Not all the officers in the regiment were as lacking in life and military experience as Boulton. A guiding force behind the regiment was Canada’s first winner of the coveted Victoria Cross for extreme valour. The 100th's Major Alexander Dunn had won the VC in 1854 in the fabled Charge of the Light Brigade. In that famous noble folly he had twice gone to the rescue of dismounted British troopers who were about to be cut down by pursuing Russian cavalry. But his career with the 11th Hussars had come to a premature end when he eloped with a brother officer’s wife. To save face Dunn returned to civilian life in Canada -- but rejoined when the 100th was formed. (A product of Upper Canada College and Harrow school in England, Dunn stood at the opposite end of the social spectrum from the second Canadian to be awarded a Victoria Cross, Seaman William Hall, the Nova Scotia-born son of escaped American slaves.)*
The British had insisted on posting more than a dozen experienced officers, several of whom had already seen action against the Indian rebels, to the 100th in an effort to make it fit for combat. But by the time the regiment arrived in England in the summer of 1858, the worst of the fighting in India was over. New uniforms were issued, without buttons at first, and the regiment was drilled by sergeants from the elite Brigade of Guards. But instead of India, the Canadians were sent to garrison the British fortress at Gibraltar at the western mouth of the Mediterranean. This posting to a relatively tranquil outpost of Empire could not, in all truth, be regarded as a vote of confidence.
However, in 1862 the 100th did enjoy grandstand seats for an episode in the American Civil War when the Confederate commerce raider C.S.S. Sumter intercepted and burned two US merchant ships, the Neapolitan and the Investigator, within sight of Gibraltar. The Sumter then took refuge at the British outpost and Boulton would later claim that the regiment’s officers played host during these events to officers from both the Confederate vessel and the seven United States warships sent to prevent it from leaving Gibraltar.
The following year saw the 100th sent to Malta. Victoria Cross winner Major Dunn had bought command of the regiment in 1861.# It was on the island -- another quiet British outstation of Empire -- that 21 members of the regiment were lost to cholera. It was also where the regiment finally first drew blood – if the riot in Quebec is excluded from the record. A massive shark was spotted basking at one of the regiment’s favourite swimming places on the coast. Sergeant Charles Seymour, later a detective with the Toronto Police, armed himself with a large knife and dived into the water. The shark’s head was mounted and kept as a regimental souvenir.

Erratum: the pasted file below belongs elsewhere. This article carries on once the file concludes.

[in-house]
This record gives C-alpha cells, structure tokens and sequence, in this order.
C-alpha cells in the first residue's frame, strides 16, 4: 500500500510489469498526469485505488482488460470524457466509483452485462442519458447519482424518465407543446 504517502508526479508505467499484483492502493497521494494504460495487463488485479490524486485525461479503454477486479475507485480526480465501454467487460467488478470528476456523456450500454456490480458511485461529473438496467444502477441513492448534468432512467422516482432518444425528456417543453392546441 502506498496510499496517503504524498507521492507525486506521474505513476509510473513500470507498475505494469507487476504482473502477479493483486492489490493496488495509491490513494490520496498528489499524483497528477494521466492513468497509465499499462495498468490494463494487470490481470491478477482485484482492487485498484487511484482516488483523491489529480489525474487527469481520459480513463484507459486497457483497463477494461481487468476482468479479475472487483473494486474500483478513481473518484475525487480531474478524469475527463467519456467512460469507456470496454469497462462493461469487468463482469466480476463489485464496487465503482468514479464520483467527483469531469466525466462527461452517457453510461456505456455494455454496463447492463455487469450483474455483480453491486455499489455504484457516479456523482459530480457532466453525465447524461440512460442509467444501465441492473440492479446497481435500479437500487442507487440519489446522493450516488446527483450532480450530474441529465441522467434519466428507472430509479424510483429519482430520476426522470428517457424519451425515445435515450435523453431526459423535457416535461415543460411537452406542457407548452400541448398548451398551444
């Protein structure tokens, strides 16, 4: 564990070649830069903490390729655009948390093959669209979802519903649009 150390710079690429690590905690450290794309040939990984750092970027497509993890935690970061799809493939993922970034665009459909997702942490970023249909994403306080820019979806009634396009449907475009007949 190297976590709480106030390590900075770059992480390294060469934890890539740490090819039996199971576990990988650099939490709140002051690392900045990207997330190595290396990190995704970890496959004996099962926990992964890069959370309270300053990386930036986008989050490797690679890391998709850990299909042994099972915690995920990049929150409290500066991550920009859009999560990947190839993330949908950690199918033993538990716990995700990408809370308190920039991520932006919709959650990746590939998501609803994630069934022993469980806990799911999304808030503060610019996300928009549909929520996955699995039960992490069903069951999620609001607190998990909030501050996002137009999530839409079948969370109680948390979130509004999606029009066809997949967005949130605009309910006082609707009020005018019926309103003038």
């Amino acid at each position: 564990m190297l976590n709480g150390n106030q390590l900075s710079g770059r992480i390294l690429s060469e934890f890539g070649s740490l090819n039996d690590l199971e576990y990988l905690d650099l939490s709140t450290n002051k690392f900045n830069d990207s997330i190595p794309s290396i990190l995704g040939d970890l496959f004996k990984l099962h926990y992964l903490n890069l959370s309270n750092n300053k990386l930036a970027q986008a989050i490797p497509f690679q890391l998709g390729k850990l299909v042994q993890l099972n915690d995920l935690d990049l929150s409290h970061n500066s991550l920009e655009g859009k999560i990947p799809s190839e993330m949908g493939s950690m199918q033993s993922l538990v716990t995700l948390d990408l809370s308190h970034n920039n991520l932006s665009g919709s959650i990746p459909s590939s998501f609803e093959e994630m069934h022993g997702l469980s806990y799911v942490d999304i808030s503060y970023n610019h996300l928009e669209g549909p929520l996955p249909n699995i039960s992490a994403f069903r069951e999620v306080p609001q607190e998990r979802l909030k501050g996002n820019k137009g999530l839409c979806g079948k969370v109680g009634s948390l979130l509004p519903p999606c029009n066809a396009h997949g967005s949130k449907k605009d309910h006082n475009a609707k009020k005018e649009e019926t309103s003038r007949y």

Closer to home, the threat of invasion in British North America by members of the Fenian Brotherhood, many of them veterans of the American Civil War, bent on pressuring the British to set free their native Ireland -- brought the 100th back across the Atlantic in 1866. Many of the original Canadian members still serving took the opportunity to go home and to leave army life behind. Although the Canadian character of the regiment had begun to dilute almost from the moment it had set sail from Quebec City in 1858, it remained stubbornly proud of its roots. The regiment paraded in Ottawa on 1st July 1867 with its headgear adorned in maple leaves to celebrate Confederation. And for years afterwards a consignment of maple leaves was sent from Canada to wherever the regiment was serving for the men to wear on July 1.
The Canadian connection had been briefly strengthened during the regiment’s two-year stay in the country but after it sailed back to Britain in 1868 Canadian recruits again became rare. Despite this, the regiment’s cap badge, belt buckle, and colours (the regimental flag) continued to include maple leaf motifs. The regiment also decorated its drums with paintings of beavers and maple leaves.
There were also attempts to encourage nicknames for the regiment such as “the Beavers,” “the Maple Leaves,” or “the Colonials.” In 1875 the officers succeeded in having the War of 1812 battle honour “Niagara” added to the regimental colours. The honour had actually been earned by a previous, long-disbanded, regiment which bore the number 100th Foot, the Prince Regent’s County of Dublin Regiment, which the 100th could claim to have perpetuated. The colours, complete with their “unearned” battle honour, was donated to the Canadian government in 1887 when new colours were presented to the unit in India.
When the British Army was restructured in 1881, the 100th became the 1st Battalion of the Prince of Wales’s Leinster Regiment (Royal Canadians). Its training depot and headquarters were in Ireland. But the battalion continued to cling to its now very tenuous Canadian connections. When the 1st Leinsters arrived in Halifax in 1898, one of the officers asked a Nova Scotia journalist to call the unit the 100th Canadians. The journalist was told, as evidence of the unit’s association with his country, that the regimental band always played “The Maple Leaf” before “God Save the Queen” and the dinner plates used by the officers were not only made in Canada but were decorated with maple leaf and beaver motifs.
It was perhaps fitting that when the 1st Leinsters sailed from Halifax in 1900 they were the last British soldiers to serve as garrison troops in Canada. The battalion, which had now been in existence for forty-two years, was finally going to war. The 1st Leinsters served with distinction in the Boer War and the First World War, carrying their old title “the Royal Canadians” into the trenches in France.
A more final end came in 1922 when the Leinsters were amongst the regiments disbanded following the creation of the Irish Free State. In a last homage to its Canadian roots, the 1st Leinsters’ regimental silver was donated to the Royal Military College in Kingston. The assorted silverware included a miniature canoe and a model of a sled -- fitting tokens of their Canadian origins in a vain, if noble, attempt to come to the defence of the Raj.
*Hall was awarded the Victoria Cross in February 1859 for his bravery in keeping his cannon in action at the Relief of Lucknow in November 1857, while on attachment to the army from HMS Shannon. Canada’s Surgeon Herbert Reade was not awarded his VC until February 1861, though it was for acts of bravery performed two months before Hall’s actions at Lucknow.
# Dunn was to die in a mysterious shooting incident in Ethiopia in 1868 after becoming commanding officer of the 33rd Duke of Wellington’s Regiment in 1864. The official version at the time was that he shot himself accidentally while hunting. But some suggested it was a suicide. Others went even further, suggesting a cuckolded husband might be responsible, or pointing out that Dunn's only companion on the hunting trip, his manservant, was also the main beneficiary in his will.
This article first appeared in the Autumn/Winter 2013 edition of the Dorchester Review